GASB Issues Standard on Service Concession Arrangements
December 29, 2010
On December 16, the Governmental Accounting Standards Board (GASB) issued Statement No. 60, “Accounting and Financial Reporting for Service Concession Arrangements.” The standard applies to public-private partnerships in which the public institution retains specific control criteria.
Since the 1980s, many public colleges and universities have entered into various types of arrangements with private business enterprises to deliver services to university students, faculty, and staff. These arrangements are typically called public-private partnerships. GASB's use of the term “service concession arrangements” (SCA) more broadly includes partnerships or arrangements between a transferor (a governmental entity such as a public institution) and an operator (either private sector or governmental) in which (1) the transferor conveys to an operator the right and related obligation to provide services through the use of infrastructure or another public asset (a "facility") and (2) the operator collects and is compensated with fees from third parties.
Common examples of SCAs cited by GASB include long-term arrangements in which a government (the “transferor”) engages a company or another government (the “operator”) to operate a major capital asset—such as toll roads, hospitals, and student housing—in return for the right to collect fees from users of the capital asset. In these SCAs, the operator generally makes a large up-front payment to the transferor. Alternatively, the operator may build a new capital asset for the transferor and operate it on the transferor’s behalf.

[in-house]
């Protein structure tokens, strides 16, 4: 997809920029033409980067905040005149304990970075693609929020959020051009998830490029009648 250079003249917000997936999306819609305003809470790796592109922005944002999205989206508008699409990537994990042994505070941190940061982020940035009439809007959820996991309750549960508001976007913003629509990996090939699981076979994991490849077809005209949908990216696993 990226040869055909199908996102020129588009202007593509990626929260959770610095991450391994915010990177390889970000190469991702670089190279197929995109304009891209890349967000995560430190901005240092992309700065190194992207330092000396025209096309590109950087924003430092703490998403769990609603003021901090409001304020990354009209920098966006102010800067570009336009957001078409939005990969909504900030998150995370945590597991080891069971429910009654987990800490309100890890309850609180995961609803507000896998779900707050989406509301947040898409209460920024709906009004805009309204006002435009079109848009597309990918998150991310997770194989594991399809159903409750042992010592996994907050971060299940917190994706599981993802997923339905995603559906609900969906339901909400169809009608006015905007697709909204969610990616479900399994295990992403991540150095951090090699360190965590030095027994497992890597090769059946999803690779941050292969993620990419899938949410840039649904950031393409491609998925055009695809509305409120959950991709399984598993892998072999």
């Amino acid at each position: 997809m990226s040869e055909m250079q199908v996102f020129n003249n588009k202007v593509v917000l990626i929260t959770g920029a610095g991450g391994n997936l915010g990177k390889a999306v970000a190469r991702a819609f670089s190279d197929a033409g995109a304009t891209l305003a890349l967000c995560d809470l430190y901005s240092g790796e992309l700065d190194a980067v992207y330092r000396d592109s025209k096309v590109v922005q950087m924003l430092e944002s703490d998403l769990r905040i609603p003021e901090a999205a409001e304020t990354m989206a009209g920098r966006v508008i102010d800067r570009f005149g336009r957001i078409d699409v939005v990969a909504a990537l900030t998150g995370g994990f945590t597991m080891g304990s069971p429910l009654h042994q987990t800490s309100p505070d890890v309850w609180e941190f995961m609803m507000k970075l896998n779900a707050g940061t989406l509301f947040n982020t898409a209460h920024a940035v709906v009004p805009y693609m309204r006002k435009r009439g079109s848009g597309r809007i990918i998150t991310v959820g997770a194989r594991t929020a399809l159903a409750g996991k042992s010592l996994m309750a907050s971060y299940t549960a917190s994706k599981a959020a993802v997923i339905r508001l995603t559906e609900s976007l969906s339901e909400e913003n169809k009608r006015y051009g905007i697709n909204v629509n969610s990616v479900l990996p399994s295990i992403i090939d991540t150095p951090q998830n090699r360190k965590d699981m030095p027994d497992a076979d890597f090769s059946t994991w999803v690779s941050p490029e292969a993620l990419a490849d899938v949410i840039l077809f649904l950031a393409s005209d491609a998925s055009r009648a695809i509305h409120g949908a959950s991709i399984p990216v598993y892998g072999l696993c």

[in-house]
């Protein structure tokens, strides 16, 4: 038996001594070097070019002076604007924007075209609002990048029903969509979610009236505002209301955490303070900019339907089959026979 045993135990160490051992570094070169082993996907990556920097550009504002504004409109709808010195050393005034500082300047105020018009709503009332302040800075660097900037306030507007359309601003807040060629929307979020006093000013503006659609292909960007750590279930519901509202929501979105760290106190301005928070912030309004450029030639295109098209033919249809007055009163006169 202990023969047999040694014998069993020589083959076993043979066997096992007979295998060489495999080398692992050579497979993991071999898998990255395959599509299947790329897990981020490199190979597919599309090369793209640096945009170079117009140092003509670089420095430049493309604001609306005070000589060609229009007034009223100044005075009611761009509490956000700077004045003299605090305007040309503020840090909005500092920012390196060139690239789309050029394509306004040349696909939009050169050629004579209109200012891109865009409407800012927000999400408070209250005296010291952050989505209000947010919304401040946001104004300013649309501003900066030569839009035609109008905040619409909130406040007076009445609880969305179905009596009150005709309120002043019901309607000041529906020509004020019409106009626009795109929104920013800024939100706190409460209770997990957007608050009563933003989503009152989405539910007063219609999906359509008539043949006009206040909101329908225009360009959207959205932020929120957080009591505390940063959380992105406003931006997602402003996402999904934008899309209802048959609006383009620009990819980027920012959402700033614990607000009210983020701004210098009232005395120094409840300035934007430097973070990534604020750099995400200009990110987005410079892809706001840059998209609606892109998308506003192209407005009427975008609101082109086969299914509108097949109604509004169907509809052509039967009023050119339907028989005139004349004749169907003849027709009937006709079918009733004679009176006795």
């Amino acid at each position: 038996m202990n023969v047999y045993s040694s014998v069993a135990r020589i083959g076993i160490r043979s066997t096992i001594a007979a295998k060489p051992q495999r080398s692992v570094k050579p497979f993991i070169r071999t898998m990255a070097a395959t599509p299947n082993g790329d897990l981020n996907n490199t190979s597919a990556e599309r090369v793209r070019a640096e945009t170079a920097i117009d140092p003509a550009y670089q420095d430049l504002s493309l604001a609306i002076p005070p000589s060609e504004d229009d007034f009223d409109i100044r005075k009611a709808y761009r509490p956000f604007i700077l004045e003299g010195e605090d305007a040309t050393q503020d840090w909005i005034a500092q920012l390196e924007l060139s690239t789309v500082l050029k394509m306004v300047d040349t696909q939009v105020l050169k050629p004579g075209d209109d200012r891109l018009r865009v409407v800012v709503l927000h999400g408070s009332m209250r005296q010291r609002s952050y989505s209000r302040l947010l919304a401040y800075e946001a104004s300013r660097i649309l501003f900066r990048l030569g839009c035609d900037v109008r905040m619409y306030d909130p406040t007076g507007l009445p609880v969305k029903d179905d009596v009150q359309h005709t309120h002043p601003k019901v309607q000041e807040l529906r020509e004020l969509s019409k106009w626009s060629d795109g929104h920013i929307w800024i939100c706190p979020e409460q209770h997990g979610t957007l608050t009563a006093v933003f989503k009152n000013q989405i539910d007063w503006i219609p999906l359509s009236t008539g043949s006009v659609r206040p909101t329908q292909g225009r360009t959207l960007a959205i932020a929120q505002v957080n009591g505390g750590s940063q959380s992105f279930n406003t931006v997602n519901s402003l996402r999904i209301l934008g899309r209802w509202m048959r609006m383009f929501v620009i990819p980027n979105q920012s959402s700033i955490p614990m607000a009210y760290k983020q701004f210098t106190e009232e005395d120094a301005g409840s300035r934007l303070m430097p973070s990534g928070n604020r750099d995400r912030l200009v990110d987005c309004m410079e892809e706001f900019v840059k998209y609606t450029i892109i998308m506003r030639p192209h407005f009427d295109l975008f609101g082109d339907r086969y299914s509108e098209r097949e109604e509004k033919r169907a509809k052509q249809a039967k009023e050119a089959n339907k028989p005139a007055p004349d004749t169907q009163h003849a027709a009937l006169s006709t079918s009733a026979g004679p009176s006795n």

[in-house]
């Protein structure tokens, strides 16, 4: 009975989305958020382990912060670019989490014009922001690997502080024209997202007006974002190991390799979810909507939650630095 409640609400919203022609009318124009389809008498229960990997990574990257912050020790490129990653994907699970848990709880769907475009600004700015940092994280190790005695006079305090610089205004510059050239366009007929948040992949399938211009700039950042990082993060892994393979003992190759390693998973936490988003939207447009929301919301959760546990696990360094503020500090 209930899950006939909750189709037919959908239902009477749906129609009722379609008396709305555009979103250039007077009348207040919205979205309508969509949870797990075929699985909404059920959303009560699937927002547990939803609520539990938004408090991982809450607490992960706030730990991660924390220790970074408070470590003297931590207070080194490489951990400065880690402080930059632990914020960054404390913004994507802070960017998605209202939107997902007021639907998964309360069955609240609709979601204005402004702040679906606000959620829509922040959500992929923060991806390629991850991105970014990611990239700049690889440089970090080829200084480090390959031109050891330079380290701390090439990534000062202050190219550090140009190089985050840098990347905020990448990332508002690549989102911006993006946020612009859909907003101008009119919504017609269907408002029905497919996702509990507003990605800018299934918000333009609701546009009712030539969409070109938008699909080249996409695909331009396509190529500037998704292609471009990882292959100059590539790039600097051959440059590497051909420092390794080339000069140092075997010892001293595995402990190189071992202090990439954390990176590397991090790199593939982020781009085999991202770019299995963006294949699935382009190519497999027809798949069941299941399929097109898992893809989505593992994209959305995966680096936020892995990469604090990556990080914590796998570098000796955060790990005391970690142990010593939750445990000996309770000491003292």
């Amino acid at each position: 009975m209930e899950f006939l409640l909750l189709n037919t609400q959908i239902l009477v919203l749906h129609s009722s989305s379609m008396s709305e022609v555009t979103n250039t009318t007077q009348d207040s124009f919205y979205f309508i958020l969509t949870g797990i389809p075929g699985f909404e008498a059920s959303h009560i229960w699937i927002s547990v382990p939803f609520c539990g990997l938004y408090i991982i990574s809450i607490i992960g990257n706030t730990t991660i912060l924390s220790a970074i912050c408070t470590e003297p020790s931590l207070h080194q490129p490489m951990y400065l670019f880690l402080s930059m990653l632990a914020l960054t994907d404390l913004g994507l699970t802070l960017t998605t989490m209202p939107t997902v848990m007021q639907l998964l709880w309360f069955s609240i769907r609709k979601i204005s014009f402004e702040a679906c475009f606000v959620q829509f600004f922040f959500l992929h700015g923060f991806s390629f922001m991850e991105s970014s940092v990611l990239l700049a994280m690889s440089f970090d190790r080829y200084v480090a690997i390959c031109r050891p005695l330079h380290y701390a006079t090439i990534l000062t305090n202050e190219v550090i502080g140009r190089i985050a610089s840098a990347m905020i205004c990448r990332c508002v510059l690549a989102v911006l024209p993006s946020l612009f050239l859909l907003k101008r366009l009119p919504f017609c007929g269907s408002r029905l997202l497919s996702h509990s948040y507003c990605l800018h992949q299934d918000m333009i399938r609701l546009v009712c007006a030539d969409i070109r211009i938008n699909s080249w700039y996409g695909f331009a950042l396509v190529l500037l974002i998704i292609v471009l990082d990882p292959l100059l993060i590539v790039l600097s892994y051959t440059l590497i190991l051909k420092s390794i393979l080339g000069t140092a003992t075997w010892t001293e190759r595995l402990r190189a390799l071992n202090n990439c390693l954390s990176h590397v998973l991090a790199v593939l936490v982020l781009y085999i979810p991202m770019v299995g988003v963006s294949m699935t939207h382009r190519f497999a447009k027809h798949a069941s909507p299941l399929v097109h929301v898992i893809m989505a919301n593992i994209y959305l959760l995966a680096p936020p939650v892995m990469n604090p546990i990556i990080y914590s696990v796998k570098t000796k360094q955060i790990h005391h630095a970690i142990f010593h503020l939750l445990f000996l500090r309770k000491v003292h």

The statement provides guidance on whether the transferor or the operator should report the capital asset in its financial statements, when to recognize up-front payments from an operator as revenue or a deferred inflow of resources, and how to evaluate whether a current obligation or a deferred outflow of resources exists.
Although Concepts Statement No. 4 defines deferred inflows and outflows of resources, it does not address the financial reporting presentation for those elements. In November 2010, GASB issued an exposure draft (comments are due February 25, 2011) that addresses the financial statement presentation of these elements. Public institutions that may have a deferred outflow of resources or a deferred inflow of resources will need to wait for the GASB to issue financial reporting guidance for these elements before using categories other than asset or liability in the statement of financial position.
The requirements for Statement 60 are effective for financial statements for periods beginning after December 15, 2011, or FY13 for the vast majority of public institutions. The new statement will be sent to GASB literature subscribers or is available for purchase from GASB.
Director, Accounting Policy
- Affordable Care Act: Final Rules on Coverage for Adjuncts and Students
- Administrative Jobs and Benefits Costs Drive Higher Ed Labor Costs
- OMB Super Circular Makes Changes to Audit Requirements
- 2014 Higher Education Accounting Forum
April 27-29, 2014
- ON-DEMAND: Understanding the Results of the 2013 NACUBO-Commonfund Study of Endowments, and a Look to 2014 and Beyond
- ON-DEMAND: How Behavioral Changes Helped Cut Energy Usage in Half
- ON-DEMAND: Developing a Market-Informed Approach to Tuition Pricing
- ON-DEMAND: Responsibility Center Management: The Process Necessary to Complete a Successful Implementation
- ON-DEMAND: OD: Responsibility Center Management: How Innovations Have Changed the Nature of RCM
- A Guide to College and University Budgeting: Foundations for Institutional Effectiveness, 4th ed. - by Larry Goldstein
- NACUBO's Guide to Unitizing Investment Pools - by Mary S. Wheeler
- Managing and Collecting Student Accounts and Loans - by David R. Glezerman and Dennis DeSantis